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Eric Copeland - Limbo

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Artist: Eric Copeland

Album: Limbo

Label: Underwater Peoples

Review date: Jul. 24, 2012

As one of the gnashing ‘n’ looping electronics trailblazers behind Black Dice, Eric Copeland has played a heavy-handed role in re-making and re-modeling his hometown New York’s D.I.Y. warehouse and loft underground since the band bloomed in the early 2000s. Originally a maniacal and violent fusion of hardcore and noise obliteration, Black Dice underwent a major facelift when, in 2002, the then-quartet (rounded out by Eric’s bro Bjorn, Aaron Warren and long-departed percussionist mastermind Hisham Bharoocha) assembled the epic deconstructionist dreamscape maelstrom Beaches and Canyons, equipped not with guitars but with damaged synths at its core. As a result of Black Dice’s vision, the Brooklyn landscape was altered and made safe for the likes of Animal Collective.

But for Copeland, using and abusing synths in Black Dice isn’t his only gig. He’s been making forays into the solo lexicon since 2007. From the noise-infested abstractions of Hermaphrodite (2007) to the ungodly detour into colossal sound fuckery on Alien in a Garbage Dump (a comp collecting two prior EP’s) before redemption on the beats-heavy popcentric groove wattage of Waco Taco Combo (2011) and the Whorehouse Blues 7”, Copeland consistently reinvented his manifold guise over the last five years.

He’s done it again on Limbo, a dense and intrepid spread that has the Black Dice’r jamming wads of ideas and wrinkles into each of its six songs, and nothing is more reflective of that bustling chaos than opening track “Double Reverse Psychology.” Like a DJ mashup of samples on an epic scale, Copeland’s eight-minute-and-change sprawl squelches and belches its way from one dramatic made-for-the-dance-floor shapeshift to the next, cramming a mélange of ideas into a dizzying fervor of bendy beats and schizoid doo-woppy warbling.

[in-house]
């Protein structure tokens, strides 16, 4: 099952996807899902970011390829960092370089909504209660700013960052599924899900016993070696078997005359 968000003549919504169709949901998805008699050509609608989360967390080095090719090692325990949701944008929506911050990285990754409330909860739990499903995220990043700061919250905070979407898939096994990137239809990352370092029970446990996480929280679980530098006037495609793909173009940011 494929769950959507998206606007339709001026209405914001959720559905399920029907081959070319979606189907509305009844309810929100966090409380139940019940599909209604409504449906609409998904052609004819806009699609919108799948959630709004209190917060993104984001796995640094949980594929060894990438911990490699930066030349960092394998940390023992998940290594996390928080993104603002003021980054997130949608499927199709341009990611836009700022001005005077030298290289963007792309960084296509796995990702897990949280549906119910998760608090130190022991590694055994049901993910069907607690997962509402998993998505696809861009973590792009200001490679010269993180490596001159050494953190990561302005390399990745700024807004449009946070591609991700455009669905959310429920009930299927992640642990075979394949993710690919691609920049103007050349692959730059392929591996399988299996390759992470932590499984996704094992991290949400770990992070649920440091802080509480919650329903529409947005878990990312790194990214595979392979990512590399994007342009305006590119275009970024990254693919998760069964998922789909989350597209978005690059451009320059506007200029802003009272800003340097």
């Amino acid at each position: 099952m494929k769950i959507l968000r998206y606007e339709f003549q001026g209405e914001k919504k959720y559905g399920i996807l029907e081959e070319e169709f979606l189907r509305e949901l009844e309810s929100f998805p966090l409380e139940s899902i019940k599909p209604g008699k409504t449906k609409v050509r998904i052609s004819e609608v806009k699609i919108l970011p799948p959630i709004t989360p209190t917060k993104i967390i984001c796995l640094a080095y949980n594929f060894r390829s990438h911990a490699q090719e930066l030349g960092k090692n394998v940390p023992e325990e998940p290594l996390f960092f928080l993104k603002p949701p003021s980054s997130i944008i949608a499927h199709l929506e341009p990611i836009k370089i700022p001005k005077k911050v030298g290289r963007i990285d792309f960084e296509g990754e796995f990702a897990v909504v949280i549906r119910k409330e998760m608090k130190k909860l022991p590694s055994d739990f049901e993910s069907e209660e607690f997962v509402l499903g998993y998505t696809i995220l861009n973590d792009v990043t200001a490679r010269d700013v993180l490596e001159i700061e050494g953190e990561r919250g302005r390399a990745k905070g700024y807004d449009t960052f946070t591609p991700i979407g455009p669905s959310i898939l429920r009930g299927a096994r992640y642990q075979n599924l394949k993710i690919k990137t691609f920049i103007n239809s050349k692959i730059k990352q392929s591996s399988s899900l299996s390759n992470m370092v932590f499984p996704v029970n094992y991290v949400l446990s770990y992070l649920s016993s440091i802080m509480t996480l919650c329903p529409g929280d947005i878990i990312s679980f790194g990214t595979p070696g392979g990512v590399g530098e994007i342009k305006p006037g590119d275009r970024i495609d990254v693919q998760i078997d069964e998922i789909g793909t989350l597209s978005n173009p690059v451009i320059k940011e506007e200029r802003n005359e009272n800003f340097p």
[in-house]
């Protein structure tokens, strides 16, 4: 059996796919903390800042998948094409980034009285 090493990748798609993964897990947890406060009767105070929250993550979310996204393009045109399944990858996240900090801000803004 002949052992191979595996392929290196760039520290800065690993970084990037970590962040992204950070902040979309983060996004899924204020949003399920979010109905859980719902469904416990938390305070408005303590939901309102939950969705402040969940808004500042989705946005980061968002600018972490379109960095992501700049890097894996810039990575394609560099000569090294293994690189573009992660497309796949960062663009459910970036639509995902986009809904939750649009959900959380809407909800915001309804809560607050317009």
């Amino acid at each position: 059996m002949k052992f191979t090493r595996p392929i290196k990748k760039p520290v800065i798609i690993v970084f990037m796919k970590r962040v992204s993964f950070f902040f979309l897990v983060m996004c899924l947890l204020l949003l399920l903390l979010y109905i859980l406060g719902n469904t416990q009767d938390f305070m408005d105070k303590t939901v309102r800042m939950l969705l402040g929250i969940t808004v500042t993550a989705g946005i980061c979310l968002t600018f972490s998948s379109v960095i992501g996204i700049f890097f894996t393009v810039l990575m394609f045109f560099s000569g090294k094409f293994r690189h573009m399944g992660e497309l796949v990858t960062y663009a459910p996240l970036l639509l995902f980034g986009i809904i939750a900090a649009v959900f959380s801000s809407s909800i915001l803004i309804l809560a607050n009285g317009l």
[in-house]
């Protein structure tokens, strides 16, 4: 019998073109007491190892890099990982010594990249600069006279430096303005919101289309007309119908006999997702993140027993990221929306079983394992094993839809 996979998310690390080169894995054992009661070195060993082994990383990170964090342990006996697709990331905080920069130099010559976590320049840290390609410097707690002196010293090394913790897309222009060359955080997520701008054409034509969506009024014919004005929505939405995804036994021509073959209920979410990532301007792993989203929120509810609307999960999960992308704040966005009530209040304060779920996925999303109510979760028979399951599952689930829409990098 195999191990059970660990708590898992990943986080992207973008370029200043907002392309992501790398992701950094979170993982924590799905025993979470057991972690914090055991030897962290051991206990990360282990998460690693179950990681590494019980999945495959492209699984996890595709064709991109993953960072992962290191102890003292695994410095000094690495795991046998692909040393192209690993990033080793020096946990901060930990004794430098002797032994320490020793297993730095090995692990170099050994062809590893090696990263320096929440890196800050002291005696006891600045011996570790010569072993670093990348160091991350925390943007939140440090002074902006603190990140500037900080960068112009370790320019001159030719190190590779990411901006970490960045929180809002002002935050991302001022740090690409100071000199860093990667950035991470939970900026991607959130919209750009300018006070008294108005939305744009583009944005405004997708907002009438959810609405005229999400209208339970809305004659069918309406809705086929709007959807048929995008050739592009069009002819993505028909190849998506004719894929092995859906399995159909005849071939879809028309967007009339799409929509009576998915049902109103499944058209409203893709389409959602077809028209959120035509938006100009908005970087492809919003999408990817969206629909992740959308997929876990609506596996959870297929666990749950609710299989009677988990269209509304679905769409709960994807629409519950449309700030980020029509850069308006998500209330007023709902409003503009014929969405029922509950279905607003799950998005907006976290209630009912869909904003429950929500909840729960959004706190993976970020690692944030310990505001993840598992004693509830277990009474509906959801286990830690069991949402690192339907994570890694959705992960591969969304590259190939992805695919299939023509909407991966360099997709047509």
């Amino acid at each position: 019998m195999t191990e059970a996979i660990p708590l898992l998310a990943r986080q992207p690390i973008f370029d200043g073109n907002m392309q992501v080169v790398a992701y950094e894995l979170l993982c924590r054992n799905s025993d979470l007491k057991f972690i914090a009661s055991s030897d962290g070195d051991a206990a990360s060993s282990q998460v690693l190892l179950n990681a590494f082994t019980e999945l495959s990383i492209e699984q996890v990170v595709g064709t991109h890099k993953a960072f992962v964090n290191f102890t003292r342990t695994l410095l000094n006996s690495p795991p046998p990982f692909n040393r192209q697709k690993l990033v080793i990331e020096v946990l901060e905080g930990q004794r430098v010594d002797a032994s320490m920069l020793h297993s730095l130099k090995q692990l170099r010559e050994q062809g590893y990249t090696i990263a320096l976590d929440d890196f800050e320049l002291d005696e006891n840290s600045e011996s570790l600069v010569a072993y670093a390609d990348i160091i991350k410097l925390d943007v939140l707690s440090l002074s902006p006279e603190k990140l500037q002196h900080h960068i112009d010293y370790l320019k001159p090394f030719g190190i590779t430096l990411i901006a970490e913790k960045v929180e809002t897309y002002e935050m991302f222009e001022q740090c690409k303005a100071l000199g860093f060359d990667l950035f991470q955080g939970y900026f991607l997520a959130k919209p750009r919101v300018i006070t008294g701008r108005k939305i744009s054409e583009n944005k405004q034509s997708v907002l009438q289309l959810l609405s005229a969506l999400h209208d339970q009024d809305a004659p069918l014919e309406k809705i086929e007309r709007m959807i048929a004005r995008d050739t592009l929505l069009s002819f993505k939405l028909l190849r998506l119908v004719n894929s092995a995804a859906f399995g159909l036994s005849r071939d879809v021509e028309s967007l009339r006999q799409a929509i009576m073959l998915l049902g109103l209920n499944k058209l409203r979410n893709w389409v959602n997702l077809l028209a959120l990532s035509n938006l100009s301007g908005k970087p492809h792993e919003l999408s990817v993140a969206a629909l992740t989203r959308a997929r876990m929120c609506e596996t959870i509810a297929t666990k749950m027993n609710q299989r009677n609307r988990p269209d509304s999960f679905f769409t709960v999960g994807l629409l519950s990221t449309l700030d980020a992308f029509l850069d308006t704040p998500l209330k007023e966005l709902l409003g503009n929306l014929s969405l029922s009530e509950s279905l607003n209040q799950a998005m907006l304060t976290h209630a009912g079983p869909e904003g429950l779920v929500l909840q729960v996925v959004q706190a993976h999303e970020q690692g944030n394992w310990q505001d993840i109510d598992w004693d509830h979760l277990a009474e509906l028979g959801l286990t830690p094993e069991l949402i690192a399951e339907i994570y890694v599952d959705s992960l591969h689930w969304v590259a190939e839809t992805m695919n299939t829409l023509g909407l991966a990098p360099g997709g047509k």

After the sonic tantrums of “Double Reverse Psychology,” the rest of Limbo toes the straight and proves the antithesis of that fractured mayhem. The repetitious disco-isms of “Louie, Louie, Louie,” the twisty propulsions of “Muckaluk” and the ass-shaking demonic funk of “Fiesta Muerta” are all challenging and jarring, yet melodious and wacky.

At this point, differentiating the solo excursions of Copeland from the ‘mersh inclinations of recent Black Dice feels a little pointless. While the former’s music will always be met with more anticipation, the man and his band clearly share a trajectory. Limbo could have passed as a follow-up to this year’s excellent Mr. Impossible, and likely would have met with the same acclaim.

By Brad Cohan

Other Reviews of Eric Copeland


Alien in a Garbage Dump

Joke in the Hole

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View all articles by Brad Cohan

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